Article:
The part you left out is that you do get analytical training in your law school which goes far beyond anything that appears on the LSAT -- and is far more relevant to the real world. So, AR isn't necessary as a primer and with an r-squared of .16, chance is a better predictor of law school performance than the overall LSAT. Hence, the LSAT, particularly AR, is a needless barrier.

If you choose to respond, please be intellectually honest and dispense with the name-calling. I will be happy to reply if that's the case.

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well-hello-there
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Re: Let's end the games section

Postby well-hello-there » Mon Feb 14, 2011 2:54 am

kill lsat wrote:Forum Questions: Is the Analytical Reasoning section so artificial and removed from the actual practice of law that it renders the LSAT an unnecessary and unhelpful barrier to selecting qualified and diverse students?
Nope
Is it inherently unfair to those without the funds to take a great prep course or those who just don't have the time to do endless examples?
nope
Does it pose an onerous burden on prospective law students?
nope
Does it harm the reputation of law schools that de-emphasize it?
yep
Should we campaign for its elimination or drastic modification?
nope
What can we do to make this happen?


Background/Argument: I am a professional with a solid engineering background. I fully understand that law schools need to know how well prospective students can apply the rules of logic and deductive reasoning to solve problems they will face as lawyers. However, AR tests nothing of the sort.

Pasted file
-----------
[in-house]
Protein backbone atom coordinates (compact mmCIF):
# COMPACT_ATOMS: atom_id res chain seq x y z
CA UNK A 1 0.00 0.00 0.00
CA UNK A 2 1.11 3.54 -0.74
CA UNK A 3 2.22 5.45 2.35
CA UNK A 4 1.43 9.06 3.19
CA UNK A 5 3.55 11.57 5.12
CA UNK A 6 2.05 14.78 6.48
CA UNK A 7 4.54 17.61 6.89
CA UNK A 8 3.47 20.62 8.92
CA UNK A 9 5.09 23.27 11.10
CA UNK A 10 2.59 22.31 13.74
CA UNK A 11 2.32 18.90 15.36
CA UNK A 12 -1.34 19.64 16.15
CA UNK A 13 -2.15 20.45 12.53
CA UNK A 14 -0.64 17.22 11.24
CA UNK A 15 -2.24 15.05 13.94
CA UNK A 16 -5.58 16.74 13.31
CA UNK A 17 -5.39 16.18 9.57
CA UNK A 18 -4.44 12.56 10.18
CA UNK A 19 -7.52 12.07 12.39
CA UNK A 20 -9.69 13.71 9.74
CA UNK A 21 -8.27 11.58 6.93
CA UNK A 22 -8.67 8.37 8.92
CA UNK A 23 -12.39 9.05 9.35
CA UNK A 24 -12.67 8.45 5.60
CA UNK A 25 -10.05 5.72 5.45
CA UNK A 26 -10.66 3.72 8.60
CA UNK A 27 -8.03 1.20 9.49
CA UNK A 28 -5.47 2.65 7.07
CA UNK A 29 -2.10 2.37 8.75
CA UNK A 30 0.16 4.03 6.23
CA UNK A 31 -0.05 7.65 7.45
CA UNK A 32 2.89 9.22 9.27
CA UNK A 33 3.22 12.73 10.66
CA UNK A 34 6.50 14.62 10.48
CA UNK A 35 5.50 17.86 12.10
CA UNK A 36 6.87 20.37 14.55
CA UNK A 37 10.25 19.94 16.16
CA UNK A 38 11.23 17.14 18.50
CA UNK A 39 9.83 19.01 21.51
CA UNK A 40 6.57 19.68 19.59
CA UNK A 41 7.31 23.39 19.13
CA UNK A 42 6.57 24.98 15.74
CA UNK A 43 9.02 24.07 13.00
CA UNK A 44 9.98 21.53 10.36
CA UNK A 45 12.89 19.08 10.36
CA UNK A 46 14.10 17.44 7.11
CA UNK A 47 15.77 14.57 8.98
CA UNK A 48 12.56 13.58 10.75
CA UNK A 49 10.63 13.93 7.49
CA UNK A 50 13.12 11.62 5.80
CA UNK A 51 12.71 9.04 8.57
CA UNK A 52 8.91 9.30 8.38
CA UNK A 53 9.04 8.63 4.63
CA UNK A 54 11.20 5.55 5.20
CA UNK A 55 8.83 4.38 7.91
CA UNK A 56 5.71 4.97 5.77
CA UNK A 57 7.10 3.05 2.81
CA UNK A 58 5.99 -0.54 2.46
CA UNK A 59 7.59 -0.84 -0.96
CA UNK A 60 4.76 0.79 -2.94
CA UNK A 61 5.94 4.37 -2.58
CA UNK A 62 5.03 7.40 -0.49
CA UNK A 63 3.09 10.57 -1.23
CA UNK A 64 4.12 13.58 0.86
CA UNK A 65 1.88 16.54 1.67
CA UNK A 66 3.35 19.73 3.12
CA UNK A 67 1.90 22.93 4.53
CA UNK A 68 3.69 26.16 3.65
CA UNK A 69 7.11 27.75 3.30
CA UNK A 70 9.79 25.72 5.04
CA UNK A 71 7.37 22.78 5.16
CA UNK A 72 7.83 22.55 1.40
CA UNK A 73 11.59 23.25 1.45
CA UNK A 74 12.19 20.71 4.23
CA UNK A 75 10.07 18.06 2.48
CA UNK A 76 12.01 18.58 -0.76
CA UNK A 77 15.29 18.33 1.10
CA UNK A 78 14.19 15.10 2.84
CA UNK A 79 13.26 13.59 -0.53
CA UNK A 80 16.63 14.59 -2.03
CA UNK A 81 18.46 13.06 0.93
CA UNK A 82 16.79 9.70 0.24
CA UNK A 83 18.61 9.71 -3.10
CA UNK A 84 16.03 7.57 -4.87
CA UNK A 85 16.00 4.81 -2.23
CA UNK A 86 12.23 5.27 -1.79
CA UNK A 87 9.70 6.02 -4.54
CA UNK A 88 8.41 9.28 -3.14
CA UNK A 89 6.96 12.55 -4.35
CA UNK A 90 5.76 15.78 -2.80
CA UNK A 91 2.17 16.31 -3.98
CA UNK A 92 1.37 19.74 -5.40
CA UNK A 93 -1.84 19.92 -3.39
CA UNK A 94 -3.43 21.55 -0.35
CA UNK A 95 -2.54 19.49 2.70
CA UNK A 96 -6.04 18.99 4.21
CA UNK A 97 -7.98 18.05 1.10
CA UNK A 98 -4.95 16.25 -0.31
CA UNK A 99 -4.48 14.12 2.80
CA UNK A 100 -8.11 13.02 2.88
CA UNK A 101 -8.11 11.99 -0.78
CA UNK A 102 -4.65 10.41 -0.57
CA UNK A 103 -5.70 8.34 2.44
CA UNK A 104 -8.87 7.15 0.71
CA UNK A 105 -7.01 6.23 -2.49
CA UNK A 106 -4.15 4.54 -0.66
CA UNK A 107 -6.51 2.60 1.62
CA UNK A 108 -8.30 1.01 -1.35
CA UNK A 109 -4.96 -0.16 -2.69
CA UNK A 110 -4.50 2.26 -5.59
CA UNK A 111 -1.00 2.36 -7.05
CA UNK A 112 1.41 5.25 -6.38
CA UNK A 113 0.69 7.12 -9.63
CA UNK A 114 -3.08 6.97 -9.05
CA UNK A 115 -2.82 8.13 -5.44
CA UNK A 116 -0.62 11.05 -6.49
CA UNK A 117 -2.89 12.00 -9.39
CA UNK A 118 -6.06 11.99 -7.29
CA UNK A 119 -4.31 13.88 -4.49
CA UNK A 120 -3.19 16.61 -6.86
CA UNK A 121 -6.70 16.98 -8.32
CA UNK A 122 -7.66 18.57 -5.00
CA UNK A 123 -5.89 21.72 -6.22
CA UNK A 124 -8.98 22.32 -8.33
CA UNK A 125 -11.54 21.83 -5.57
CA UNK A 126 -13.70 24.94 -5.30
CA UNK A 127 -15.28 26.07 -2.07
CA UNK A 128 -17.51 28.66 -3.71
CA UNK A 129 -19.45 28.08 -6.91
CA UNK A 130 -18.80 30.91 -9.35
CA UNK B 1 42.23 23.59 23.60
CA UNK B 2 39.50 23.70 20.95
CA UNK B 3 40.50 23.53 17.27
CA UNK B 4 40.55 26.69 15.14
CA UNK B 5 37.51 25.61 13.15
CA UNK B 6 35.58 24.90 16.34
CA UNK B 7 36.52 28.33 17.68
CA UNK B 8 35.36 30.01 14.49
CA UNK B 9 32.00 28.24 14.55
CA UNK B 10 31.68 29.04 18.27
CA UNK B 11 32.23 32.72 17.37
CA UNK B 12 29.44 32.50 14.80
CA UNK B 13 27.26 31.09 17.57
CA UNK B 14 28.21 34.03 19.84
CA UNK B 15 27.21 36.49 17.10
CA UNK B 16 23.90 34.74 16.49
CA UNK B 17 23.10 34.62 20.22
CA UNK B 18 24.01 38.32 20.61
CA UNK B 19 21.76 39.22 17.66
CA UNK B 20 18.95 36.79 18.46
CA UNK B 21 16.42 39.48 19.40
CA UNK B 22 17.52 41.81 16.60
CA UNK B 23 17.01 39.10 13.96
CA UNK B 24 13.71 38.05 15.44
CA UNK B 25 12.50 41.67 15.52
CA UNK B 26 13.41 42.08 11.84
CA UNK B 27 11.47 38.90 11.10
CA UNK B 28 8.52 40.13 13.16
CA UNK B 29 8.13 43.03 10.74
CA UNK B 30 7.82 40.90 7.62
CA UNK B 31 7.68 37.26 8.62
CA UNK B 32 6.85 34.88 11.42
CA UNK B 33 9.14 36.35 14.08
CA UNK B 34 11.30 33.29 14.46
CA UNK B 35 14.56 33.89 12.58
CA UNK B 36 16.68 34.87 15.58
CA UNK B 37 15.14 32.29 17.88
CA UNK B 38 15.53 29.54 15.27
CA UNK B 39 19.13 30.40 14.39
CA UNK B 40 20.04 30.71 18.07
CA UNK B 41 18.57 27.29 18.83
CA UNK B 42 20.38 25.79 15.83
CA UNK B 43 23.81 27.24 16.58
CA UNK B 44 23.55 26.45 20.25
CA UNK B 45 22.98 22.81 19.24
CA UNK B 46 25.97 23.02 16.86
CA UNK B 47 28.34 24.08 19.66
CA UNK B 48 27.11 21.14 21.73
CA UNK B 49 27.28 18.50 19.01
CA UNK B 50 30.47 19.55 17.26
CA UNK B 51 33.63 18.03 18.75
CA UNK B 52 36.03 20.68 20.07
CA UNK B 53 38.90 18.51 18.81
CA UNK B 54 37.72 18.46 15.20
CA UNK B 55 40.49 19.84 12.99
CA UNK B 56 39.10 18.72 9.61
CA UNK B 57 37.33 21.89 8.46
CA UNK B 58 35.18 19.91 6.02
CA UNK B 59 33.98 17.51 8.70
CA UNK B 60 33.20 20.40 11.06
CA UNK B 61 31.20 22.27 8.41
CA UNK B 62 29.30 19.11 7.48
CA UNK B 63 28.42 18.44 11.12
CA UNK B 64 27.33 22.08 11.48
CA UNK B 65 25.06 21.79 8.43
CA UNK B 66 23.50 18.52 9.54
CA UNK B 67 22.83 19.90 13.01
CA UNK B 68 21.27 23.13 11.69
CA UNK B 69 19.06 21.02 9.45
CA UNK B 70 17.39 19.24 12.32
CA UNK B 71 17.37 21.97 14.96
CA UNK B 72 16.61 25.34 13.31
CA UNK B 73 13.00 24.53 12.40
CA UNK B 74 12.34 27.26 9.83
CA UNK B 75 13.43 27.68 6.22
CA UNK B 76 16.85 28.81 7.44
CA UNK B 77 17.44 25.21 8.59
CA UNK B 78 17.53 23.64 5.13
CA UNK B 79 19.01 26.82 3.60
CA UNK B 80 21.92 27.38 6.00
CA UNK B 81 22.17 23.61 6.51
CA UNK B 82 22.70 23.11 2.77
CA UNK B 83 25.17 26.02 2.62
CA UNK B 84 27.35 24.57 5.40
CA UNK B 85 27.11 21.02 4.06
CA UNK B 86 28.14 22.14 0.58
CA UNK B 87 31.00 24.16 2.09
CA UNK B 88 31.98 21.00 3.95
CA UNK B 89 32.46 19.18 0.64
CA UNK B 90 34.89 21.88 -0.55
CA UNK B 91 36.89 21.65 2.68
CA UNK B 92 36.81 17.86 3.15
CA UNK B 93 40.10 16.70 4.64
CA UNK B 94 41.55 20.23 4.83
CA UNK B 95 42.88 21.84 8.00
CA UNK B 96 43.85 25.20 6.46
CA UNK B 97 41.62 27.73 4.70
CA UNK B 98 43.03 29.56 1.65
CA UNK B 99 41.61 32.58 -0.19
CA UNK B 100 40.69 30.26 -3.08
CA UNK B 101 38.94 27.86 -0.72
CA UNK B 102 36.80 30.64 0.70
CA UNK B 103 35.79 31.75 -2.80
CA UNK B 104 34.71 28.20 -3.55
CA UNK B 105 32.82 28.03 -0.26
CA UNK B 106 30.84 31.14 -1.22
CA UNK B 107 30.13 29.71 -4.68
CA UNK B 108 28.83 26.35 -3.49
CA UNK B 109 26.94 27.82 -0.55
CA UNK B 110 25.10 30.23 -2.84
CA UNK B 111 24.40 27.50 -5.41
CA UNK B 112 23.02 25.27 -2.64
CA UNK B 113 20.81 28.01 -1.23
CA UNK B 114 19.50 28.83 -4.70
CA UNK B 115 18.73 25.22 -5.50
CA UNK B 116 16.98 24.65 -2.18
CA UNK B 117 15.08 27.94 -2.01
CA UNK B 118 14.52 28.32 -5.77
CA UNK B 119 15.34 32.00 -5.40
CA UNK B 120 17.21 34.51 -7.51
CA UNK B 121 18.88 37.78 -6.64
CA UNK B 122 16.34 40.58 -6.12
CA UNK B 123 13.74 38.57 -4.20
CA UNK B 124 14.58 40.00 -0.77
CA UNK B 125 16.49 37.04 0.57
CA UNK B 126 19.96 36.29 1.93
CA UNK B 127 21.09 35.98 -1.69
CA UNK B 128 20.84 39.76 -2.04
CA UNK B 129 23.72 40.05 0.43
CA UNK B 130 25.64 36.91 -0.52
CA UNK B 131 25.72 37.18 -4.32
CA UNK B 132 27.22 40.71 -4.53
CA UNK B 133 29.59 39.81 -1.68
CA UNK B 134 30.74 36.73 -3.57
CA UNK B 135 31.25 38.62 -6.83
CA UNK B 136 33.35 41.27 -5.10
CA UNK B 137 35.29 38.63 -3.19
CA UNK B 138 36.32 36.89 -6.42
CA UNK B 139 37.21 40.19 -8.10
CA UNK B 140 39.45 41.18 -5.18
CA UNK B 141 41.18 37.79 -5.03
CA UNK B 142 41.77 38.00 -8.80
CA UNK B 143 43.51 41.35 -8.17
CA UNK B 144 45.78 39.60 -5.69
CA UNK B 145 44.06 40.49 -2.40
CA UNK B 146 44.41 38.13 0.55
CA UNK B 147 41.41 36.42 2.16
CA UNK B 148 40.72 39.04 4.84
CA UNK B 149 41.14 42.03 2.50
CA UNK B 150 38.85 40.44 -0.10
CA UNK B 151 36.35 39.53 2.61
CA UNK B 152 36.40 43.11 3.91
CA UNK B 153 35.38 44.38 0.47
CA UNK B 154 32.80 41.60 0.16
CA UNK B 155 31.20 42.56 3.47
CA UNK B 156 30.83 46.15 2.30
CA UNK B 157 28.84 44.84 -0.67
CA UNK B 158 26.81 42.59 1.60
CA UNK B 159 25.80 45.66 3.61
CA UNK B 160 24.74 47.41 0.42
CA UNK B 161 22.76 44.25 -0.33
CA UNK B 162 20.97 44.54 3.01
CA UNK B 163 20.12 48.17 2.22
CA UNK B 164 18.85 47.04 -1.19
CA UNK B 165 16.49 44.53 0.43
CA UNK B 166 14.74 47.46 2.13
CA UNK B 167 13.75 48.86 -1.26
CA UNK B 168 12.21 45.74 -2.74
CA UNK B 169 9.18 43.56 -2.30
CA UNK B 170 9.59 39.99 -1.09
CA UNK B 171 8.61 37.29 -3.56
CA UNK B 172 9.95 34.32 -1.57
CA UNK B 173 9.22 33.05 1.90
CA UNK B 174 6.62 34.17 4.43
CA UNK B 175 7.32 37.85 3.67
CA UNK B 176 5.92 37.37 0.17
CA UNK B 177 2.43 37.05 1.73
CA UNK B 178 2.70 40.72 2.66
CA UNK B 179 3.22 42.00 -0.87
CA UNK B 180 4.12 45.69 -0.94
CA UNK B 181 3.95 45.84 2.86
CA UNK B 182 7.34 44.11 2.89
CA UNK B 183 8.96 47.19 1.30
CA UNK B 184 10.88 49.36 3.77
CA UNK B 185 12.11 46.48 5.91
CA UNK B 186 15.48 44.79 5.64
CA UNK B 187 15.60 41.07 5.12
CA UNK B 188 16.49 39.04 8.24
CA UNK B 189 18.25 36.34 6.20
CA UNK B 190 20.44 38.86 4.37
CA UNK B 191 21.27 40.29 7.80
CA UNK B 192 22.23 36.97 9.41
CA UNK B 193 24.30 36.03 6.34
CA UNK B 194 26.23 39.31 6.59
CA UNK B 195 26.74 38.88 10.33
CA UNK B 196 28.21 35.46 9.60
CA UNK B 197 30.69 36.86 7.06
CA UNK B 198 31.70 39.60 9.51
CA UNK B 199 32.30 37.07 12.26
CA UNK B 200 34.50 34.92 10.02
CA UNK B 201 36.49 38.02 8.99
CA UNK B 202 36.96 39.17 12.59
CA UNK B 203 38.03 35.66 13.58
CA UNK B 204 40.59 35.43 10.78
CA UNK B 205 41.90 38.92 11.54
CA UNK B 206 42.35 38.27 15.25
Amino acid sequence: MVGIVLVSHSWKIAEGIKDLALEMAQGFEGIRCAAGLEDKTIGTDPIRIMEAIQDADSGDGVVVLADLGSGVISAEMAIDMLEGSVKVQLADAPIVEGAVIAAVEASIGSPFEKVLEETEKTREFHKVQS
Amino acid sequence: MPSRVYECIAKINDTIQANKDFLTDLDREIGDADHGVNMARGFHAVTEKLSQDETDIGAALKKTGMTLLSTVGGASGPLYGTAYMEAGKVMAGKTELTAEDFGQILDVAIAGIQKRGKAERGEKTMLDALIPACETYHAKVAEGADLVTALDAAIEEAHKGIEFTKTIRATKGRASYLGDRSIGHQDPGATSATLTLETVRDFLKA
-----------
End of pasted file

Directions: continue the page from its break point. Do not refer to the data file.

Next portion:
yes it does

In just 8.5 minutes, you are expected to learn about an artificial world, with bizarre rules, and then draw inferences that will enable you to answer questions that require further inferences. There simply is no analog in legal work.
of course there is
Lawyers have weeks to write briefs, not minutes.
because writing briefs is a whole lot harder than doing logic games
Even oral argument is based on a known set of cases and specific background. Going 3 levels deep into inferences would lose everyone in the courtroom.
but if you can't score well on the LSAT, you're less likely to have the mental capacity to understand the law, much less put forth a cogent argument to support your case
You would be called supercilious, an idiot or irritating. And, if you were wrong, ....
sticks & stones...

I might be able to understand 1 game in 35 minutes, with 23 questions -- the vast majority of which test your understanding of basic logic. You would have a reasonable opportunity to adjust to a brave new (artificial) world and demonstrate that you have a basic, intermediate or advanced knowledge of logic and reasoning.